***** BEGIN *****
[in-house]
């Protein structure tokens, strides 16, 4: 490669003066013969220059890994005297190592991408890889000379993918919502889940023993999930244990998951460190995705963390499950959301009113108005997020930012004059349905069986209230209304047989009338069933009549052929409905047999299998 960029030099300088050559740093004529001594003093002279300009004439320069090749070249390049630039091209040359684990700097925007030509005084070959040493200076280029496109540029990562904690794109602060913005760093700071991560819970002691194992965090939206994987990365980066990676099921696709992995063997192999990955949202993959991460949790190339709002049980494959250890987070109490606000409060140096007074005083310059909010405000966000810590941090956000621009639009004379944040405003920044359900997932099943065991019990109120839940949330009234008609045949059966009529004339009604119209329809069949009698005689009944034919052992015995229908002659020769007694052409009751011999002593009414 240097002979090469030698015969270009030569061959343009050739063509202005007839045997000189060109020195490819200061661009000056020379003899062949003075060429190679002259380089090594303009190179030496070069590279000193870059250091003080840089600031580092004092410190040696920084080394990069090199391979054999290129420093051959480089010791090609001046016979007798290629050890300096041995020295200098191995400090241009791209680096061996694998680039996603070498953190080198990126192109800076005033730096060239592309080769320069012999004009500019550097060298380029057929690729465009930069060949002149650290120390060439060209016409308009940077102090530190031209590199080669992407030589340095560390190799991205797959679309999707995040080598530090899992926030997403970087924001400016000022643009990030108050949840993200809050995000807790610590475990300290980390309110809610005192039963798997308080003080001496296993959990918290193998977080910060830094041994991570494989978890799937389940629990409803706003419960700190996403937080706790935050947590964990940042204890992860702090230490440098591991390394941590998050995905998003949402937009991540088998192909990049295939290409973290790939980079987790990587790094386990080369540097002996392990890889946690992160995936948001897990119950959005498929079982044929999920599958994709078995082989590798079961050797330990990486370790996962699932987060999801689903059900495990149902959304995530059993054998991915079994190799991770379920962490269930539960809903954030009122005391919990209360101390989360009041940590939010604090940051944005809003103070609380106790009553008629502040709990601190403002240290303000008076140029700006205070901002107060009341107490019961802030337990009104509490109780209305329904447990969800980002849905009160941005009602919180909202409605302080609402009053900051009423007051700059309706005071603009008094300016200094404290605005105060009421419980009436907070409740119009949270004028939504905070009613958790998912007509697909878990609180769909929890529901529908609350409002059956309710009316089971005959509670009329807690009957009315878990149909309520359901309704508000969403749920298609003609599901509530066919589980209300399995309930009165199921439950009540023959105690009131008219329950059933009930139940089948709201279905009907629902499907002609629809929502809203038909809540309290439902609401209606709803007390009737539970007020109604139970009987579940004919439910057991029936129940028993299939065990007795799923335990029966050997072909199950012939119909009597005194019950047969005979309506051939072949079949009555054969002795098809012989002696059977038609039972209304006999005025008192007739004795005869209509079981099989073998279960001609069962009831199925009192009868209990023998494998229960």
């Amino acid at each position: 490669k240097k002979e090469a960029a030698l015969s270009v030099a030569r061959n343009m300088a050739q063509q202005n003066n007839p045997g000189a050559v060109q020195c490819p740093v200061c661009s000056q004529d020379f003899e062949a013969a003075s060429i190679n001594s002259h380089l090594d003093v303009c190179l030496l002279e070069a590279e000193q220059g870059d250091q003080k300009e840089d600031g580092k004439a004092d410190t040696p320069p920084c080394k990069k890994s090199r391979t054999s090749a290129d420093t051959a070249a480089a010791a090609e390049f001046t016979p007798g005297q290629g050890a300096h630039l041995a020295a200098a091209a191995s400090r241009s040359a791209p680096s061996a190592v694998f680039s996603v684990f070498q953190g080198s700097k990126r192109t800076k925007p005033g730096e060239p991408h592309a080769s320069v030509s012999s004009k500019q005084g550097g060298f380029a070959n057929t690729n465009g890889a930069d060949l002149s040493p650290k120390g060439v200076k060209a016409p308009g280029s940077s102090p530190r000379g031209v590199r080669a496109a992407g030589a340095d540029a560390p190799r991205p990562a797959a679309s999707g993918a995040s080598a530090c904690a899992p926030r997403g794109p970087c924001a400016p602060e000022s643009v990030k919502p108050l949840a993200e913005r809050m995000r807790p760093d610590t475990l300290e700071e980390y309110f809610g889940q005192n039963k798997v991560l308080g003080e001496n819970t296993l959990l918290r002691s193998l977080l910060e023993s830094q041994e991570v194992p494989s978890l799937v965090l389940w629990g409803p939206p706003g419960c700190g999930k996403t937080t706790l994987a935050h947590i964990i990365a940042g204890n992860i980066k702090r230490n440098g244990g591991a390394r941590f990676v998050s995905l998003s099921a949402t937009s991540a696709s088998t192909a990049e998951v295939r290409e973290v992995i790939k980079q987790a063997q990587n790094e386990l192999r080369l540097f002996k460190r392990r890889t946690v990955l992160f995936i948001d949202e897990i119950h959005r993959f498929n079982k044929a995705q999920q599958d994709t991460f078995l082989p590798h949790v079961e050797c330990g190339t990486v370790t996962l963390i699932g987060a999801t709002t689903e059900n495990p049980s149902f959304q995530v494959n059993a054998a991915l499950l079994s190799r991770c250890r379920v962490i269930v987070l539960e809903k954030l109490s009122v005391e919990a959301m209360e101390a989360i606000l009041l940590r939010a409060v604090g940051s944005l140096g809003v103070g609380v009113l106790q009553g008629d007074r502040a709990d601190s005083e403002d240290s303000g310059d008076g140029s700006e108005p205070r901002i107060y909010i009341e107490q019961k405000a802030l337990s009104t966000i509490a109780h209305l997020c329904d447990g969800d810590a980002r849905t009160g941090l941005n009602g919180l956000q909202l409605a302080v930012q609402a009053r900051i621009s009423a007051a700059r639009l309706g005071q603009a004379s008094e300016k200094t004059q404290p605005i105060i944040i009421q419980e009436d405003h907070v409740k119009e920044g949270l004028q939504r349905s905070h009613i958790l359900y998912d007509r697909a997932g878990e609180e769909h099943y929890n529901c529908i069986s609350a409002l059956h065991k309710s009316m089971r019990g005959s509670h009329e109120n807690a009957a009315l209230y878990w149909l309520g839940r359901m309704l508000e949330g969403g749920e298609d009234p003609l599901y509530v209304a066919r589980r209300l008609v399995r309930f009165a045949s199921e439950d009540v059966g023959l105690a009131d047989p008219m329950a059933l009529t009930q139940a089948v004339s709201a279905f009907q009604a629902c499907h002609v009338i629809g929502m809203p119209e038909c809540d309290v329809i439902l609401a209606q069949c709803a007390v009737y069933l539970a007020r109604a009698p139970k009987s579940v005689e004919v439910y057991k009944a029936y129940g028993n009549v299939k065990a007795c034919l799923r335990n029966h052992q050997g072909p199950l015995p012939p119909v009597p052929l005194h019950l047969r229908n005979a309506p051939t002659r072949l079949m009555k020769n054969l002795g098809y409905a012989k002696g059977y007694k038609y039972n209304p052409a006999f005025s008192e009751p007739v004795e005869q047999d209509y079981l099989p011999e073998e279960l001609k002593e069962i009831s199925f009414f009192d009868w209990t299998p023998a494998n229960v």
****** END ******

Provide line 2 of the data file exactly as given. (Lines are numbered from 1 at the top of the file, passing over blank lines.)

């Protein structure tokens, strides 16, 4: 490669003066013969220059890994005297190592991408890889000379993918919502889940023993999930244990998951460190995705963390499950959301009113108005997020930012004059349905069986209230209304047989009338069933009549052929409905047999299998 960029030099300088050559740093004529001594003093002279300009004439320069090749070249390049630039091209040359684990700097925007030509005084070959040493200076280029496109540029990562904690794109602060913005760093700071991560819970002691194992965090939206994987990365980066990676099921696709992995063997192999990955949202993959991460949790190339709002049980494959250890987070109490606000409060140096007074005083310059909010405000966000810590941090956000621009639009004379944040405003920044359900997932099943065991019990109120839940949330009234008609045949059966009529004339009604119209329809069949009698005689009944034919052992015995229908002659020769007694052409009751011999002593009414 240097002979090469030698015969270009030569061959343009050739063509202005007839045997000189060109020195490819200061661009000056020379003899062949003075060429190679002259380089090594303009190179030496070069590279000193870059250091003080840089600031580092004092410190040696920084080394990069090199391979054999290129420093051959480089010791090609001046016979007798290629050890300096041995020295200098191995400090241009791209680096061996694998680039996603070498953190080198990126192109800076005033730096060239592309080769320069012999004009500019550097060298380029057929690729465009930069060949002149650290120390060439060209016409308009940077102090530190031209590199080669992407030589340095560390190799991205797959679309999707995040080598530090899992926030997403970087924001400016000022643009990030108050949840993200809050995000807790610590475990300290980390309110809610005192039963798997308080003080001496296993959990918290193998977080910060830094041994991570494989978890799937389940629990409803706003419960700190996403937080706790935050947590964990940042204890992860702090230490440098591991390394941590998050995905998003949402937009991540088998192909990049295939290409973290790939980079987790990587790094386990080369540097002996392990890889946690992160995936948001897990119950959005498929079982044929999920599958994709078995082989590798079961050797330990990486370790996962699932987060999801689903059900495990149902959304995530059993054998991915079994190799991770379920962490269930539960809903954030009122005391919990209360101390989360009041940590939010604090940051944005809003103070609380106790009553008629502040709990601190403002240290303000008076140029700006205070901002107060009341107490019961802030337990009104509490109780209305329904447990969800980002849905009160941005009602919180909202409605302080609402009053900051009423007051700059309706005071603009008094300016200094404290605005105060009421419980009436907070409740119009949270004028939504905070009613958790998912007509697909878990609180769909929890529901529908609350409002059956309710009316089971005959509670009329807690009957009315878990149909309520359901309704508000969403749920298609003609599901509530066919589980209300399995309930009165199921439950009540023959105690009131008219329950059933009930139940089948709201279905009907629902499907002609629809929502809203038909809540309290439902609401209606709803007390009737539970007020109604139970009987579940004919439910057991029936129940028993299939065990007795799923335990029966050997072909199950012939119909009597005194019950047969005979309506051939072949079949009555054969002795098809012989002696059977038609039972209304006999005025008192007739004795005869209509079981099989073998279960001609069962009831199925009192009868209990023998494998229960």